# Kinematics 2d physics question help

## Homework Statement

An Alaskan rescue plane drops a package of emergency rations to a stranded party of explorers. The plane is travelling horizontally at 100 m/s at a height of 50 m above the ground. What horizontal distance does the package travel before striking the ground? what is the veloicty of the package before it hits the ground?

## Homework Equations

X=Vox(t)
Y=Yo+Voy(t)+1/2G(t)^2

## The Attempt at a Solution

I found the x and y components but could not find time and further on. Any help is appreciated.

## The Attempt at a Solution

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when the package initial leaves the plane, what is it's y-component of velocity? Also, as the package travels towards the ground, does the x-component vary at all?

(side note: I am assume we are ignoring air resistance?)

when the package initial leaves the plane, what is it's y-component of velocity? Also, as the package travels towards the ground, does the x-component vary at all?

(side note: I am assume we are ignoring air resistance?)
for the y component i got 44.8 and x component i got 89.4. I dont quite understand what you mean when you ask if the x component varies.

and yes, ignore air resistance. I am in my first year of physics so Im sure the problems cant be too complex for you guys.

ideasrule
Homework Helper
for the y component i got 44.8 and x component i got 89.4. I dont quite understand what you mean when you ask if the x component varies.
How did you get those values? Are you sure the y component is 44.8 when the package leaves the plane?

Asking why the x component varies is the same as asking whether the package's horizontal speed changes. Does it?

For the x component I used the equation: Vox=VoCOS(theta)

Um I would guess that the horizontal speed doesn't change because velocity is constant in the x direction?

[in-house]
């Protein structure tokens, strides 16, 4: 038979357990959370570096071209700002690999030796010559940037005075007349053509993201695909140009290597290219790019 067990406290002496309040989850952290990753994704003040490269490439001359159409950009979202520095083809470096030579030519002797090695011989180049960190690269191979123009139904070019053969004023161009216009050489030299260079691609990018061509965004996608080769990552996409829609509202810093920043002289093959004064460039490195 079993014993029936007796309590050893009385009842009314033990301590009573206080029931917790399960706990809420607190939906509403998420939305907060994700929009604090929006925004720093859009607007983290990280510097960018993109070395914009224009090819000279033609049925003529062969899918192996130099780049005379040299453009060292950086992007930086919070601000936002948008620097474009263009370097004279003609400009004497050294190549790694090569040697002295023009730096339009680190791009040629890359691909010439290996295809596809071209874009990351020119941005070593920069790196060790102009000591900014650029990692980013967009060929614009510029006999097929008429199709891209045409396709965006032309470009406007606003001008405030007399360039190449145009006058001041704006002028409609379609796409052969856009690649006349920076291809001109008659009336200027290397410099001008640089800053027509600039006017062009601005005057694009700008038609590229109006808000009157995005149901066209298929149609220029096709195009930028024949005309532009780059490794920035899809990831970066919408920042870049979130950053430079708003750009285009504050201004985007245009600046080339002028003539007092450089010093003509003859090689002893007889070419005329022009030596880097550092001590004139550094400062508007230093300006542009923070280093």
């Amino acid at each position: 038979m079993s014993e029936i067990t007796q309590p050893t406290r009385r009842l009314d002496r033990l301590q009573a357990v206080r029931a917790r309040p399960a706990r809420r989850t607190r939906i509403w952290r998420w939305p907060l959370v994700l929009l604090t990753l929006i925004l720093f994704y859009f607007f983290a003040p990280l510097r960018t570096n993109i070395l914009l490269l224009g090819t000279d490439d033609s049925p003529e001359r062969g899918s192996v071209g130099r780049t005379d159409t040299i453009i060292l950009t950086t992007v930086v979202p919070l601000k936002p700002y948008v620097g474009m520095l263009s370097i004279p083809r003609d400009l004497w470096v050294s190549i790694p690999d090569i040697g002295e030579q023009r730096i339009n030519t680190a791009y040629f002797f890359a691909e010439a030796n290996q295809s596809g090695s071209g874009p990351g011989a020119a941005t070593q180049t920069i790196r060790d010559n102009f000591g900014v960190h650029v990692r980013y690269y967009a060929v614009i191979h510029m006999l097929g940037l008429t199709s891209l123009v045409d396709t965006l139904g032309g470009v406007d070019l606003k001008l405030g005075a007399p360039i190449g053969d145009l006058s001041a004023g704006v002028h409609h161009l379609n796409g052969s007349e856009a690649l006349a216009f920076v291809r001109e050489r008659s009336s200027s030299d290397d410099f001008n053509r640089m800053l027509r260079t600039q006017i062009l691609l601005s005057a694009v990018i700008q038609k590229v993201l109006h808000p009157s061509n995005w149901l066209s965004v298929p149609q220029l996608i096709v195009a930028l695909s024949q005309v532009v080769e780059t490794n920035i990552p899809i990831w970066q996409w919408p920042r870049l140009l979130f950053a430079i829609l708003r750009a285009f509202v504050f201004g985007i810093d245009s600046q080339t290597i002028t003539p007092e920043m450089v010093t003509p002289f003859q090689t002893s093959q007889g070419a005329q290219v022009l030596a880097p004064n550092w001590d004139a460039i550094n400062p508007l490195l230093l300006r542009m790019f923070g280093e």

sorry Im a complete newbie to physics and Im trying to study for a test that I am not completely ready for at the moment

ideasrule
Homework Helper
For the x component I used the equation: Vox=VoCOS(theta)

Um I would guess that the horizontal speed doesn't change because velocity is constant in the x direction?
How did you get V0 or theta?

The package's horizontal speed is 100 m/s when it was dropped from the plane, so it follows that it must be 100 m/s throughout the package's flight.

No, I dont know what you mean by the intial velocity vector. Ive never heard of it before :/.

I think the package is travelling faster in the x direction because wouldnt it have an initial velocity of 100 m/s?

I got theta by using tan^-1(50/100)

did i at least do that right?

I got theta by using tan^-1(50/100)

did i at least do that right?

theta is in radians (or degrees), 50[m]/100[m/s] give you units of seconds.

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Oh I see.

So I guess my question is how do I find the x and y components correctly because I obviously did them wrong the first time. When I find the x and y components then I can find theta using inverse tan, correct?

I am going to state some of what is known, think about these quantities/ideas.

1) the x-component is constant because there isn't an acceleration in the x-direction.
2) the initial y-component is zero because that is how the problem is defined.
3) the package accelerates in the y-direction, this is due to gravity.

How can we use some of this?

(trigonometry isn't apart of this problem)

Oh, I finally got it! those last three ideas really helped. i didn't realize that the initial y-component was supposed to be zero. Thanks a lot srmeier!

Oh, I finally got it! those last three ideas really helped. i didn't realize that the initial y-component was supposed to be zero. Thanks a lot srmeier!
My pleasure, I must sleep now ^^

as you continue your journey remember these things (and think about why I would tell you them):
1) the time in which it takes the object to travel form 50m to 0m in the y-direction is equal to the time in which the object travels horizontally in the x-direction.
2) to solve a quadratic equation google: the quadratic formula. (because the initial y-velocity is zero you don't need this formula but it may come up on your test)
3) to find a resultant vector given its components use the Pythagorean theorem.

If these hints confuse you at first that is ok. Take things one step at a time.

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